“Delightfully Dramatic!” The Benefits to our kids of being involved in Theatre: an interview with Drama Teacher Carol Krueger

Carol FY HeaderBy Kirsteen McLay-Knopp

Our children have been involved in Carol Krueger’s plays for about four years now and my eldest son has recently begun formal drama lessons with her once a week.  Carol, mother of eight and grandmother of eight more, exudes warmth and energy… kids love her!  She also has a magical, quirky imagination and a delightful sense of humour.  As well as being a drama teacher for over 40 years with Trinity College, Carol is a published children’s author with over 100 books to her name, including novels, plays and short stories.  As well as this, Carol is an actress herself, having performed (both in person and with puppets) on two TV shows whose characters she created, “Grub’s Up” and “Fish Willipee”.  She has also done voice overs for TV and Radio New Zealand.  I spoke with Carol Krueger recently about what she believes, in her years of experience working with children in theatre, the benefits of being involved in drama are for our kids.

Knopp5

Children (ranging down to two years old) on stage in a recent production by Carol Krueger of “The Snow Queen”

“A number of parents have sent their children to my drama classes in order to help improve their confidence,” Carol says.  “Being involved in drama helps them to cope with situations such as speaking up or reading in class and doing speeches.  It also stimulates their imagination, as I encourage them to think up their own plays and stories.  I’ve had parents who have even said that they have seen an improvement in their child’s school reports after they have started drama lessons.”

“Drama creates ‘freedom of expression’ and is similar, in many ways, to the freedom kids feel when they first have an opportunity to paint.  It’s a chance for children to be ‘out of themselves’ through becoming other characters and creating stories.”

Carol says that, in the case of very shy children, she works with puppets first.  “I find they forget about themselves and about being nervous or shy when they’re using the puppets,” she explains.  “Characters and dialogues then emerge, other facets of their personality.”

At times, she says, she has worked with children who have been so shy that, “they can’t even stand up and tell me a bit about themselves.  Some of these have, after a year or two, ended up playing lead roles… it’s lovely to see them blossom in this way.  It doesn’t happen overnight, but little by little, with time.”

Every year Carol organises community plays, which children can join free of charge, to “have a go” at being on the stage.  “Some of the kids, especially the little ones, just appear on the stage and join in with the songs, but don’t have to say anything,” she says.  “It’s a great experience for them, even at that level they’re wearing a costume and being part of a team– in a similar way to kids who play sports.  They all get to know each other and make new friends (or meet some old ones if they join a play for a second or third time) and have fun.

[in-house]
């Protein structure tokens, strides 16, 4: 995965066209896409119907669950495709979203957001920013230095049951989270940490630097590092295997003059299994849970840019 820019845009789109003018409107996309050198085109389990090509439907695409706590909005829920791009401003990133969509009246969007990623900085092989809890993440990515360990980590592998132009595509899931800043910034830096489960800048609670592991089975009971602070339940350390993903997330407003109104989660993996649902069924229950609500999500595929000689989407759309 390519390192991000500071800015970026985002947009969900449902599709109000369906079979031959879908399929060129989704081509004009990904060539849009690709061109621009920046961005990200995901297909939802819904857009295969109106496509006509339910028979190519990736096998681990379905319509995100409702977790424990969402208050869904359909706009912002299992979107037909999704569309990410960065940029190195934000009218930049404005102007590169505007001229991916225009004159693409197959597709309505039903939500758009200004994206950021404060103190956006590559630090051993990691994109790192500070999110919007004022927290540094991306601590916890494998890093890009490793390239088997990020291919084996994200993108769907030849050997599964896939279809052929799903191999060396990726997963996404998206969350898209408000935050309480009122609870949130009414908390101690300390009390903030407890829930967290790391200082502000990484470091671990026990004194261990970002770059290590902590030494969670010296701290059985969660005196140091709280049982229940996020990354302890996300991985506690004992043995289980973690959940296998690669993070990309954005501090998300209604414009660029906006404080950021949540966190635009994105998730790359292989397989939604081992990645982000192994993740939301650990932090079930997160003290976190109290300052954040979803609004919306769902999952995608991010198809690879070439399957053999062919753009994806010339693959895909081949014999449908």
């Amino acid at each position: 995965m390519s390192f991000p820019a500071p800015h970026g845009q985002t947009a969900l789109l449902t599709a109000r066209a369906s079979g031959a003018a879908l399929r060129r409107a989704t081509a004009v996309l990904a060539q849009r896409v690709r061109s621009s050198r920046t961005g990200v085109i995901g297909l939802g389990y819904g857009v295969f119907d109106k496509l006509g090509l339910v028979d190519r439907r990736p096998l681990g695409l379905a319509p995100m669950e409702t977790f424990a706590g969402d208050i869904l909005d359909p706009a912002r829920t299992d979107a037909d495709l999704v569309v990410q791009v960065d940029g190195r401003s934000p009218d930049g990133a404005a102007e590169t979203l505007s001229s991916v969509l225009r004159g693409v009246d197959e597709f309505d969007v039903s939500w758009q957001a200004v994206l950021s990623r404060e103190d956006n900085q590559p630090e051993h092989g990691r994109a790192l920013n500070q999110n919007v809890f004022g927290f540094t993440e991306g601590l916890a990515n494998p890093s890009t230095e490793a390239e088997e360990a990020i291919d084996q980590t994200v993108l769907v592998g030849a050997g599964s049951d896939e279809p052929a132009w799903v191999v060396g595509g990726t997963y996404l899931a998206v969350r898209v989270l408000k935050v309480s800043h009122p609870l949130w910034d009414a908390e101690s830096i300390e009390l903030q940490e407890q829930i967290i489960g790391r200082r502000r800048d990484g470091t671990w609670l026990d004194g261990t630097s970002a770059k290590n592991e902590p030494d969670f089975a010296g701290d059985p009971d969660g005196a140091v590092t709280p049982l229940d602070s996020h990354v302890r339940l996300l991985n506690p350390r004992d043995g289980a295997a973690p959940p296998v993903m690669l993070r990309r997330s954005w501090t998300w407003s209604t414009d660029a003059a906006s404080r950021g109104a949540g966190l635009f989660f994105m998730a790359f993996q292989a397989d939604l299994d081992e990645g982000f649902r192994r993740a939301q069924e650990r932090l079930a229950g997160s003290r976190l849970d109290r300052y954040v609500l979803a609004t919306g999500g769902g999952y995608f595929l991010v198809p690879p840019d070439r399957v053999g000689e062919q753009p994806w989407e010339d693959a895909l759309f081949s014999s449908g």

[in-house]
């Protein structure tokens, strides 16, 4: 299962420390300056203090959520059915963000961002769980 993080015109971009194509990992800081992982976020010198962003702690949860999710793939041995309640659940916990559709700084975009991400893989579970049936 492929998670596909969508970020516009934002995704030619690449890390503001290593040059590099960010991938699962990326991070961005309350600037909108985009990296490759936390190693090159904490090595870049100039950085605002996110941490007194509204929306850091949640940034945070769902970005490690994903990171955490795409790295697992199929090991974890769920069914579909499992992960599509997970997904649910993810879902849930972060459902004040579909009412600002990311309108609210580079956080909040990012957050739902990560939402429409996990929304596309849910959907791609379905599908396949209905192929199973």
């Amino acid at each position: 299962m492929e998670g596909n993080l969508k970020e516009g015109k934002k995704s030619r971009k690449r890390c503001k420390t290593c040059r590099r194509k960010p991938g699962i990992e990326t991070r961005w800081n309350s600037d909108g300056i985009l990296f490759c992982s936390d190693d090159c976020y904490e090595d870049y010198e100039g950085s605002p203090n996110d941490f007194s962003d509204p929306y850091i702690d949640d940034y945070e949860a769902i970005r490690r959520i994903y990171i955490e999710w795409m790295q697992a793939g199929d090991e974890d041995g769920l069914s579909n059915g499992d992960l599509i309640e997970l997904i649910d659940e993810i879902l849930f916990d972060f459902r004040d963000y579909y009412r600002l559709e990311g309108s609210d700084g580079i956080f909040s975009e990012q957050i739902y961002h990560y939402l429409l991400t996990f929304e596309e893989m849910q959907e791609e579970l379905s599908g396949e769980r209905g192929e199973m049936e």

Joseph & Carol

Joseph, aged 9, as “Carl” and Carol Krueger as “The Snow Queen” in a recent production.

I spoke to Nicolas, age 11, who has been a student of Carol’s since he was nine, and his mother, Amanda.  Nicolas says he likes doing role plays and poems best and that “Carol is a really nice person and teacher.”  “We love Carol,” Amanda adds. Nicolas, who operated puppets in Carol’s recent production of The Snow Queen says he likes doing this as well as being on stage.  He is looking forward to the next play, which will be The Wizard of Oz, in which he will be the “tin man”.

Nicholas has now done two Trinity College drama examinations and was awarded distinction in both.  Another of Carol’s students recently gained the highest grades for her age group.

“Carol is always positive and affirming,” Amanda says.  “She has such a good manner with children.”

I agree, I’ve seen plays where all manner of things have gone “wrong”, but Carol manages to pull things off and the audience never know that certain events were not part of the original plan.  She is also very patient, I’ve never seen her get angry or “lose it” during any of the sometimes stressful situations that can arise during a production.

Our four children absolutely love being part of the “worlds” Carol creates on the stage.

For those living in Dunedin who wish to enrol children in Carol’s drama classes or involve them in one of her plays, please call 455-7804.  Classes are $10 for a half hour lesson and participating in a production, as I mentioned above, is free.

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